Saturday, October 3, 2009

Biblical Baptism

The church I serve in Vermont has a large number of people attending who did not grow up going to church on a regular basis. Many of the people either have no affiliation with a church or have a very loose connection to some church that they were never really very connected with and have not attended in many years. As a result of this lack of regular connection to a church, many of my friends who come to church don't know much about some of the basic pieces of theology that are important to a healthy spirituality. One of those issues of that baptism. I have found it important to teach what the Bible says about this subject on a somewhat frequent basis. This frequent teaching has helped many people find a great sense of peace as they consider this most important Christian experience.

According to the New Testament, baptism is the way that Christians publicly proclaim their faith in Christ. It is a picture of how Christ died for us, was buried for us, and rose again for us. When we stand in the water we are saying that we are taking our stand for Christ. As we are dipped under the water it symbolizes us "dying and being buried" to our old way of life and when we come up out of the water it symbolizes how we are raised to "new life" through our faith in Christ.

Baptism does not "save" us, but it does show the world that we have already been "saved" from our sin. The New Testament makes it very clear that every person who has trusted Jesus as their Savior and made a commitment to follow Him should be baptized after making that decision. Obviously, if a person has never been baptized at all, then it makes sense that they would be baptized after they make a sincere commitment to Christ. If we realize we are in this category, we should pray about getting baptized right away out of obedience and devotion to Christ. It will enhance our connection to God and improve our personal spirituality.

Sometimes people were baptized by their parents before they were old enough to understand what it was all about. While that is a very lovely ceremony to watch, we cannot find any examples in the Bible of an infant or small child being baptized. In the Bible, people were always baptized only AFTER they made a deep and sincere commitment to Jesus Christ. When people who were baptized by their parents finally make the choice for themselves to become Christians, they should get re-baptized as a testimony of their own faith. It does not mean they didn't appreciate what their parents did for them, nor does it "undo" their previous baptism, it simply means that now they are making this decision for themselves. Parents should rejoice that their kids have come to a place of committed faith in Christ and support them in their own faith decision.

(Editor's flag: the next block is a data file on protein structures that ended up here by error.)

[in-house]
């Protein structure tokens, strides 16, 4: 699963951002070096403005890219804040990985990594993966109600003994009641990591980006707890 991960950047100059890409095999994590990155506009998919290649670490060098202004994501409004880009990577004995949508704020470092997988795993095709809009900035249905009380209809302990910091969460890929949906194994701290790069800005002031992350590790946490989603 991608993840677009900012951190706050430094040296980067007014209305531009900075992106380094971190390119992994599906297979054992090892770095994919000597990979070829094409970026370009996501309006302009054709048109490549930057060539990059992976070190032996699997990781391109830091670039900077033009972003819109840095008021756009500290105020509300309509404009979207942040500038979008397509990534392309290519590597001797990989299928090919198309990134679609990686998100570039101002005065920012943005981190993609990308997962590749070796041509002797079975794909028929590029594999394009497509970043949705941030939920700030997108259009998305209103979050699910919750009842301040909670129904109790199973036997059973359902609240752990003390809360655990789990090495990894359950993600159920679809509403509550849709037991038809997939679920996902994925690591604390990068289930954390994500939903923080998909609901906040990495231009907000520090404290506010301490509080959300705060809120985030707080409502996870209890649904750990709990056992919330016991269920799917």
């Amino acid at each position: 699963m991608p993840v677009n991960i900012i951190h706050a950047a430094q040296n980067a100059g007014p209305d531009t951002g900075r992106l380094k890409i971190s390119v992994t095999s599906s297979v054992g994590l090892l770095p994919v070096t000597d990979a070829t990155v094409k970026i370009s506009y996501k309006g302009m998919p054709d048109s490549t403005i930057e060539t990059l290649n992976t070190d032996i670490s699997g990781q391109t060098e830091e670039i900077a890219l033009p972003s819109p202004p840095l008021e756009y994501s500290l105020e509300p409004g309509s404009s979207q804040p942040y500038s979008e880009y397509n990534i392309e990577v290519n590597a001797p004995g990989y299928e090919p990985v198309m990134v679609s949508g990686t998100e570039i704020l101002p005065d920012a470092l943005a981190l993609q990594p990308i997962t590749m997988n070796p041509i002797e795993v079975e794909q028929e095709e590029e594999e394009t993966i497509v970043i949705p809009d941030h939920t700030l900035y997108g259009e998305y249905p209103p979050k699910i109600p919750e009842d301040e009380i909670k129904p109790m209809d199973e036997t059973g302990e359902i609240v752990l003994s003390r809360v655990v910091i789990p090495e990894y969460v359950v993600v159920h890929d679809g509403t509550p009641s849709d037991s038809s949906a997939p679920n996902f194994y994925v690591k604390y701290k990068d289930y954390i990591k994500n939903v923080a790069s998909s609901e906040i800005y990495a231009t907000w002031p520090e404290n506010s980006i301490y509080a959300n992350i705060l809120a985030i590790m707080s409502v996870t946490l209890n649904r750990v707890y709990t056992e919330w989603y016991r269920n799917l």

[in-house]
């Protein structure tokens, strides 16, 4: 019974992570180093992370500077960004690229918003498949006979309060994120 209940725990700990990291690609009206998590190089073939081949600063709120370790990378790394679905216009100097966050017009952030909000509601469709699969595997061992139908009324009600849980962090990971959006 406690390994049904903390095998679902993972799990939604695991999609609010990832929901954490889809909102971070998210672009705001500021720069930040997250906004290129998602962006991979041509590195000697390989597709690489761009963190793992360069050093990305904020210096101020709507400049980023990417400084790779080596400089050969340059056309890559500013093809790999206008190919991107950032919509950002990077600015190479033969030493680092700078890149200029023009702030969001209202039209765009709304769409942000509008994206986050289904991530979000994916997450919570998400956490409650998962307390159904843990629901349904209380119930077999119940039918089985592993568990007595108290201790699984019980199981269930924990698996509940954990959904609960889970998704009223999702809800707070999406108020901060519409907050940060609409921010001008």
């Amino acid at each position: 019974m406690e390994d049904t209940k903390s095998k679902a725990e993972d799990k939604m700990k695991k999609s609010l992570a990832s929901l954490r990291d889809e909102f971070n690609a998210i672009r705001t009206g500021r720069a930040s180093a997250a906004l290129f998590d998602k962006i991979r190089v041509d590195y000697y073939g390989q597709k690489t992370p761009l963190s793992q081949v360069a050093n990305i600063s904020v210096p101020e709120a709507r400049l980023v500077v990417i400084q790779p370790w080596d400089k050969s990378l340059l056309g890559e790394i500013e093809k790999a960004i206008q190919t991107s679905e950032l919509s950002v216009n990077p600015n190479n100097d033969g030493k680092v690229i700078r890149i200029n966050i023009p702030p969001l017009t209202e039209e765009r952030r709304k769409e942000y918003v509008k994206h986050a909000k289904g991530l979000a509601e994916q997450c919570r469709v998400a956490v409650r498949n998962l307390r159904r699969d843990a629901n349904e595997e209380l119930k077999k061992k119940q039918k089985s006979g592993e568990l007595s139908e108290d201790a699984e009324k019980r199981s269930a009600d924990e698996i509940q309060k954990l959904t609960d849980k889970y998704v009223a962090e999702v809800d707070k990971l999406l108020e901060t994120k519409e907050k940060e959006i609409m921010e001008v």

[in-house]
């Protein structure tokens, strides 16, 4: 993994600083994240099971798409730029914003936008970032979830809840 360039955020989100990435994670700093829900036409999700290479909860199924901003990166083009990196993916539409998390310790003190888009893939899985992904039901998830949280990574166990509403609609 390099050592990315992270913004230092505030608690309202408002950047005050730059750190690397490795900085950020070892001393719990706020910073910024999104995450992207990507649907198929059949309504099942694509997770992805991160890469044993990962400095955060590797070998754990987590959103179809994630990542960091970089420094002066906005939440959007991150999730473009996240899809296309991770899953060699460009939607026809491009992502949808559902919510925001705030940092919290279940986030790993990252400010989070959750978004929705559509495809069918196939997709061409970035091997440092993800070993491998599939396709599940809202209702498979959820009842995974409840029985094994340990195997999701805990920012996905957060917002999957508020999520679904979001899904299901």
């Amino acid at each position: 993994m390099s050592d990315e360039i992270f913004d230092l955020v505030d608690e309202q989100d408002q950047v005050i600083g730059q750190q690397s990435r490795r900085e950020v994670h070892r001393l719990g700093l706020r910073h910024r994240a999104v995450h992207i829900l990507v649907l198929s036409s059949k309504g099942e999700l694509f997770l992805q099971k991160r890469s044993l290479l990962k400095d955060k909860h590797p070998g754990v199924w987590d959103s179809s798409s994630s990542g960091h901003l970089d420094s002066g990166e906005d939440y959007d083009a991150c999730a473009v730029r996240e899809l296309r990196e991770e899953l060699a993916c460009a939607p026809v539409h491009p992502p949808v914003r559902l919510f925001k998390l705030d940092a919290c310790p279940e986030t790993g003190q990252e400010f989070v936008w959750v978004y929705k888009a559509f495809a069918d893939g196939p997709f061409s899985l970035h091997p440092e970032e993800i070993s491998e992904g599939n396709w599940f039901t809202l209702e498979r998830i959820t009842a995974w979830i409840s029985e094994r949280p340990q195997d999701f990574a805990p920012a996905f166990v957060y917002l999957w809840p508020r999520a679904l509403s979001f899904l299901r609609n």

While there is no "perfect" age to be baptized, it is very common for young people ages 13-24 to have the spiritual and emotional maturity to be able to think this through on their own and come to this conclusion for themselves. Therefore that is a common age for people to be baptized once they have trusted Christ as Savior.

There is something powerful about being baptized. It gives us a sense of spiritual cleansing. It makes us feel close to God. It is also a step of obedience to God, since He is the one who told us to do it once we had trusted His Son as our Saviour.

If you want to be baptized, talk to your pastor. If you live in the Central Vermont area, send me a message on Facebook or by email and we can set up a time to talk. Once you feel like you understand it all, I would consider it an honor to baptize you. Pray about it.

Dr. T


  1. Well put! I agree completely with your Biblical explanation and with your emphasis on the personal meaning of baptism for every follower of Christ.

  2. Working with African American kids... some of whom went thru a baptism before becoming born-again... I appreciate your words.... "sincere confession"....
    God is telling me ... yes, these kids are sincere that they are NOW born-again, but they waffle in and out of their understanding when questioned. They need to start a true discipleship program and take steps of unwavering faith... they must count the cost... they must identify with Jesus only...
    They must truly understand SIN, their Adamic nature and that Jesus bought them back from it's eventual toll - death.
    We need more and more mentors, teachers... who are themselves ever studying, ever growing, in faith.
    We don't need teachers who just teach a lesson without the power of the Holy Spirit.
    We need Hebrews 11 and I Cor. 13 to resound in our ears and in the kids.
    "Ring the bells, O Lord, of the joy that was set before You... depising the shame... enduring the cross.... because You love us. Amen."

  3. I was shocked at how little some Baptist churches teach about baptism. Isn't that the reason the whole Baptist movement emmerged on the scene 400 years ago?

  4. I appreciate your explanation of Baptisism; one I can share with my grandson soon. About the infant baptism (christening). This is a service where the parents dedicate their child to the Lord. The parent promise before God to raise this child " the admonition and nurtriment of the church." This, in no way, is an affirmation of the child but of the parents.

  5. This blog on baptism is great.

  6. I like this.

  7. I would like to observe a baptism by immersion. I saw one in a movie once, but would like to see it done in real life. I heard your church was doing on this Sunday, I might just drop in to see it.

  8. Is it true that Andrew Kinney is getting baptized at your church on Sunday? I heard he almost went to jail and that you and your wife went to court with him to keep him out of jail. Not many pastors would do that. Can anyone come to your church? I would like to see Andrew get baptized.